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Several new vendors have signed on to become part of the Delray Beach Market, the large-scale food hall its creators claim is the largest of its kind to break ground in Florida.
The new additions will join the vendors that were already set to welcome guests when the market launches this spring. They include a variety of options, from a vegan restaurant helmed by a local chef to a fish market, a deli, and a create-your-own noodle- or salad-bowl counter.
When it opens in April, the four-story, 150,000-square-foot food hall will offer about two dozen individually curated vendors with options that span breakfast, lunch, dinner, and dessert, as well a beverage program. The market will be open seven days a week from 7 a.m. to 11 p.m.
Construction on the food hall began in November 2019, two years after Menin Development and Las Vegas-based Clique Hospitality announced the project, which is located a half-block south of Atlantic Avenue in downtown Delray Beach.
Modeled after larger, more comprehensive European food markets, the Delray Beach Market has been designed to offer more than just another place to grab a quick bite. Menin sees the project as a community center and has included spaces for curated art exhibits, live-music performances, educational workshops, and other events.
“This is so much more than a food hall. We’re are looking to this as a destination not only for Delray Beach, but all of South Florida,” Jordana Jarjura, president and general counsel for Menin Development, tells New Times. “We envision it to be more of a lifestyle experience and a place where people can come together that combines the best in food, art, and entertainment.”
Once completed, the hall will host a mixture of startups along with offshoots of brick-and-mortar concepts. Once COVID-19 dining restrictions ease, there will be space for up to 50 vendors. For now, design measures include socially distanced vendors, touchless restrooms, collapsible nano-walls that can create open-air spaces on the mezzanine level, an AC system with enhanced filtration, and outdoor seating for 200 along with the socially distanced indoor seating.
According to Clique Hospitality CEO and founder Andy Masi, whose team will manage the facility, the food-hall aspect will set itself apart from other area markets thanks to its focus on new concepts from local and up-and-coming chefs.
“The Delray Beach Market will serve to showcase the South Florida food scene with its focus on locally-based specialty food purveyors, chefs, and creative food incubators designed to help new concepts take foot in the community,” Masi says.
“Right now, downtown Delray Beach is missing that eclectic, authentic cuisine experience,” Jajura adds. “This allows smaller operations to be a part of the action that otherwise wouldn’t be able to afford the rents on Atlantic Avenue.”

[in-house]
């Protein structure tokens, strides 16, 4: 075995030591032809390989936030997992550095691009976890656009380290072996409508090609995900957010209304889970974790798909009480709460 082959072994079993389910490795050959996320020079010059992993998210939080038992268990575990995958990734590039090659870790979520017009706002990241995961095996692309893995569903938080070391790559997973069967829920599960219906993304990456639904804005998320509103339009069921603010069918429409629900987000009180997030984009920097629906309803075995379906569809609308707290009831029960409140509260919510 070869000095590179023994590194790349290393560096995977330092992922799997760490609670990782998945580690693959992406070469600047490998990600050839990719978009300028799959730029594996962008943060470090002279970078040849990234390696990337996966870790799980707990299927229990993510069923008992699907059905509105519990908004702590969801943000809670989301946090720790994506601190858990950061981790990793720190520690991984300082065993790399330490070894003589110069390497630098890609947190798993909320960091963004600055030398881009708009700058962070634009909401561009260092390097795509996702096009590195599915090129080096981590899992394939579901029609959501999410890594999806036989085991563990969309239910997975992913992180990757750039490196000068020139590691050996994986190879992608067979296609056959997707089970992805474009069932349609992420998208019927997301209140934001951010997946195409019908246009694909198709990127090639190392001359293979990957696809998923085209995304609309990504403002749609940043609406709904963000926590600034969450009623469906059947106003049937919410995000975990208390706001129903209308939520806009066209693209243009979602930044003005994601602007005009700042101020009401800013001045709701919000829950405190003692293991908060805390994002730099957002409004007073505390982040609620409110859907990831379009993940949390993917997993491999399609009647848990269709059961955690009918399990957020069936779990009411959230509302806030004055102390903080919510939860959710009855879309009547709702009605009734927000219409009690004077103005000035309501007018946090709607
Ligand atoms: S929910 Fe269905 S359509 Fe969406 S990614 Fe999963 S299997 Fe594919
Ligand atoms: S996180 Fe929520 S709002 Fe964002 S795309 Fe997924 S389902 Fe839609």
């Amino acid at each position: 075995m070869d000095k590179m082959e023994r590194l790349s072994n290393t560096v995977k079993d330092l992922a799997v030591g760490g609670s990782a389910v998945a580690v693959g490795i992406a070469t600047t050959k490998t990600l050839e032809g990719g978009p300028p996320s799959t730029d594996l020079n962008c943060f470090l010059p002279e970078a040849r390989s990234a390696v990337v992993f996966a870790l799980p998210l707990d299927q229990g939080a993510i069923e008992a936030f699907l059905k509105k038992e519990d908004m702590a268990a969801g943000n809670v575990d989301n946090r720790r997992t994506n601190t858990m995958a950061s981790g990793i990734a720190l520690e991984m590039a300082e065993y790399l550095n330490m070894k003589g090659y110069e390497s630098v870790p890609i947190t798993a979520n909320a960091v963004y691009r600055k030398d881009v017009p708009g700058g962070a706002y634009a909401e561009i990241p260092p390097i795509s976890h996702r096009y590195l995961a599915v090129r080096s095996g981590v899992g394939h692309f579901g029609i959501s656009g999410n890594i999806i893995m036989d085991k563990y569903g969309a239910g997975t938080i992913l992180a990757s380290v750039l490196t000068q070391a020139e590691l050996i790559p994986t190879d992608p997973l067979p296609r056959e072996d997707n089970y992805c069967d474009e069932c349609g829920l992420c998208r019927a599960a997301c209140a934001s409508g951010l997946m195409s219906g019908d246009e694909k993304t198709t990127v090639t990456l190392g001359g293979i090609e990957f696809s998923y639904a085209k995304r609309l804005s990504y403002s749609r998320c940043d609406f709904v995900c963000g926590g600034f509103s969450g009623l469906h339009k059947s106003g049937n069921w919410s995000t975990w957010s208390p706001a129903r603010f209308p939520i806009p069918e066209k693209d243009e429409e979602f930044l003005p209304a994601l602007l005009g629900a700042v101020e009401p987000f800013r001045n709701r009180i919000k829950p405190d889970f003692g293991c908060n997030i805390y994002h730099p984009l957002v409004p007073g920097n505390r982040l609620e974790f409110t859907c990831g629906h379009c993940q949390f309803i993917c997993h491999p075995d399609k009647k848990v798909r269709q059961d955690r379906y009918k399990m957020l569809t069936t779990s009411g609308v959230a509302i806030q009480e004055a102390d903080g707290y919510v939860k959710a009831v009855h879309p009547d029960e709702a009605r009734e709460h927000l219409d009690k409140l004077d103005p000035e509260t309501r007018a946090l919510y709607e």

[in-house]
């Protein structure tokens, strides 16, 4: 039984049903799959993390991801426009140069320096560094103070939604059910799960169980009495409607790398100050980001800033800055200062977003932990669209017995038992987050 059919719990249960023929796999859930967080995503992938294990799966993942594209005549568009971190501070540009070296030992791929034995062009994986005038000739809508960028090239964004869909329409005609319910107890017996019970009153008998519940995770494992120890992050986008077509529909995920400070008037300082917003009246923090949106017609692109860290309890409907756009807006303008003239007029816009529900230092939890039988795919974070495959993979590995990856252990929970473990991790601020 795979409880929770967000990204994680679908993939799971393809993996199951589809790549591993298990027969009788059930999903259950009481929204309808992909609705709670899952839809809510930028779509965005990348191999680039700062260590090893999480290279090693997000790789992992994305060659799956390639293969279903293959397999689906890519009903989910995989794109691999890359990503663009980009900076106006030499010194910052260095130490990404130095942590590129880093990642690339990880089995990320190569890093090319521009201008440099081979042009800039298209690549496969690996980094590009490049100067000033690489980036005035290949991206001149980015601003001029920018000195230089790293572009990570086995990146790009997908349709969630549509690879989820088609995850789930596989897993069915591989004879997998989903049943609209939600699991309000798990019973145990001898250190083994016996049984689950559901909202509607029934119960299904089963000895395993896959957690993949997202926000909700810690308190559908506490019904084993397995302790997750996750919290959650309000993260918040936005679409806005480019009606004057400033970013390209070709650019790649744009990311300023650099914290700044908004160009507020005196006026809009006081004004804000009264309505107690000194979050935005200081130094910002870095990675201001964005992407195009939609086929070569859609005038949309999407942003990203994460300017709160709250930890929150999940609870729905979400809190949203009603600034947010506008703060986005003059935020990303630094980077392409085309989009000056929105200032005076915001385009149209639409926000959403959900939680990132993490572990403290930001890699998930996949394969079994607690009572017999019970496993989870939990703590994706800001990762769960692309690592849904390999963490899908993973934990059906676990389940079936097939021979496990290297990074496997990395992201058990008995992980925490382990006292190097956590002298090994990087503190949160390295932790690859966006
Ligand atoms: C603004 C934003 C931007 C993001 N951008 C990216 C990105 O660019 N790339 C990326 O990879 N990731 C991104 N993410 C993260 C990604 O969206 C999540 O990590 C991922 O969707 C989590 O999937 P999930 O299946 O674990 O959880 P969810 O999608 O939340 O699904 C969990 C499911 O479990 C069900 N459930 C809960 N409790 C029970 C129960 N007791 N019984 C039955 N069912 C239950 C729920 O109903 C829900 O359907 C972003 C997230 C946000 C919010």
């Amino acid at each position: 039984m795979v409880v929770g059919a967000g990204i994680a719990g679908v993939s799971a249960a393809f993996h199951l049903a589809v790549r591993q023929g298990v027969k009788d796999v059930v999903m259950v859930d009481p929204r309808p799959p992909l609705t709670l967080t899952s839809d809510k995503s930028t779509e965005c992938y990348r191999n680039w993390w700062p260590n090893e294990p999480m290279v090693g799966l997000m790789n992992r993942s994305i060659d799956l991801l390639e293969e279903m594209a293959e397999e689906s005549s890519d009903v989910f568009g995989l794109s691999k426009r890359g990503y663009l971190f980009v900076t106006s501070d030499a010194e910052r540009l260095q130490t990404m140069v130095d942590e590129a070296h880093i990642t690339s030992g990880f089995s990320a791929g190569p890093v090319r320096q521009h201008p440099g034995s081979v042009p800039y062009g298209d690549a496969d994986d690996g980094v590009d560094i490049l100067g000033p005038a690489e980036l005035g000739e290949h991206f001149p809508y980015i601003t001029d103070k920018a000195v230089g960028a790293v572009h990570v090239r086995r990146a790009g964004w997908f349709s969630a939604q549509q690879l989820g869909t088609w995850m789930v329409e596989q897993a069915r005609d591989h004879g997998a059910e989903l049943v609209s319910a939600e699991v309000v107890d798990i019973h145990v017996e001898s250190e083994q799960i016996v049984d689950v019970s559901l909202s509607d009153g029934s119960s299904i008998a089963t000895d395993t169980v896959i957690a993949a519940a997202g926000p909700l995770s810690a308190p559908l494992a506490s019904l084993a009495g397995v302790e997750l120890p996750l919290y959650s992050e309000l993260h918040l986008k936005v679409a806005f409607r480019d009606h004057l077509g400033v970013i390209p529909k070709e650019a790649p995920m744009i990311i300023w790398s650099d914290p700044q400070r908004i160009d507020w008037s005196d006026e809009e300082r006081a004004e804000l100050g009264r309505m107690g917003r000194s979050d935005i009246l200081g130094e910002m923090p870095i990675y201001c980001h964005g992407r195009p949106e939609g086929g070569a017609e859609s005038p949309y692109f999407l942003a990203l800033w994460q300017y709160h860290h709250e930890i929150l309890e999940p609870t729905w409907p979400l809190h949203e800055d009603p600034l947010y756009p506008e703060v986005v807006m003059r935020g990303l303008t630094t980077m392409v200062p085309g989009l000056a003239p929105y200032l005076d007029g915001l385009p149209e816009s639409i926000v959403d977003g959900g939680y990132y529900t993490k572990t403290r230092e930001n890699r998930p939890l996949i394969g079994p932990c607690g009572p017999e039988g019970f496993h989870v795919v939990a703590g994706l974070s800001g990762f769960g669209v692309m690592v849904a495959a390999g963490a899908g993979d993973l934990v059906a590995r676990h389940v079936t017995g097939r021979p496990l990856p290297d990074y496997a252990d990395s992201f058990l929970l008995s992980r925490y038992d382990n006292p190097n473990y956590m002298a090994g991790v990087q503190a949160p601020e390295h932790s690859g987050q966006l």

One future tenant, IncrediBowl, will offer customizable bowls with a focus on health, flavor, and fresh ingredients. Diners can pick a base from a list that includes sesame noodles, mixed greens, brown rice, and cauliflower rice, then add a meat or vegetables along with toppings such as pickled onions, marinated tomatoes, and roasted mushrooms. Signature bowls will include the “Asian Hipster,” which pairs sweet and smoky tofu with cauliflower rice, herbed carrots, black pepper broccoli, pickled onions, and honey Dijon dressing.
Big T’s Deli, a family-run delicatessen owned by New York restaurateur and former radio personality Tony “Big T” Gervasi, will offer over 50 kinds of cured meats, as well as cheeses from around the world, bagels and pickles flown in from New York City, bread from Philadelphia, and New Jersey-style pork roll from Trenton’s Case Pork Roll Co.
Tip to Tail, the in-house seafood market, will be operated by Boca Raton-based Third Wind Seafood. The local day-boat wholesaler will launch its take on a truly local seafood restaurant. Menu items will include Florida lobster rolls, a local snapper ceviche, conch salad, and a Key West shrimp cocktail. For a true market experience, diners can also purchase fresh fish to take home.
With a menu developed by executive chef Jessie Steele — who cut his chops at renowned local restaurants such as 3rd & 3rd, Dada, and Death or Glory — Roots will offer a vegan menu. Steele says the restaurant will keep its menu short: a dozen items, each entirely plant-based and made in-house. The chef won’t use faux meat products or other highly processed ingredients. Examples: veggie burgers made fresh from scratch; black-bean nachos with Chao cheese and a house-made cashew sour cream; Buffalo cauliflower breaded with rice flour and tossed in a house-made dairy-free blue cheese-style dressing; and a Reuben made with cured jackfruit and house-made thousand island dressing.
Other concepts include Sorella’s, a handmade pasta house helmed by Florida native Jimmy Everett, who has experience in high-end kitchens including Marea (New York City) and Al Molo (Hong Kong); Bona Bona, a boozy ice cream shop; Tekka Bar, offering hand rolls and sake courtesy of Las Vegas restaurateurs Takashi Segawa & Oliver Wharton; and Tiffin Box, which will offer foods from different regions of India.
Delray Beach Market will also house Nomad, a family-owned and operated surf shop established in 1968.
Delray Beach Market. 33 SE Third Ave., Delray Beach; delraybeachmarket.com. Opening April 2021.
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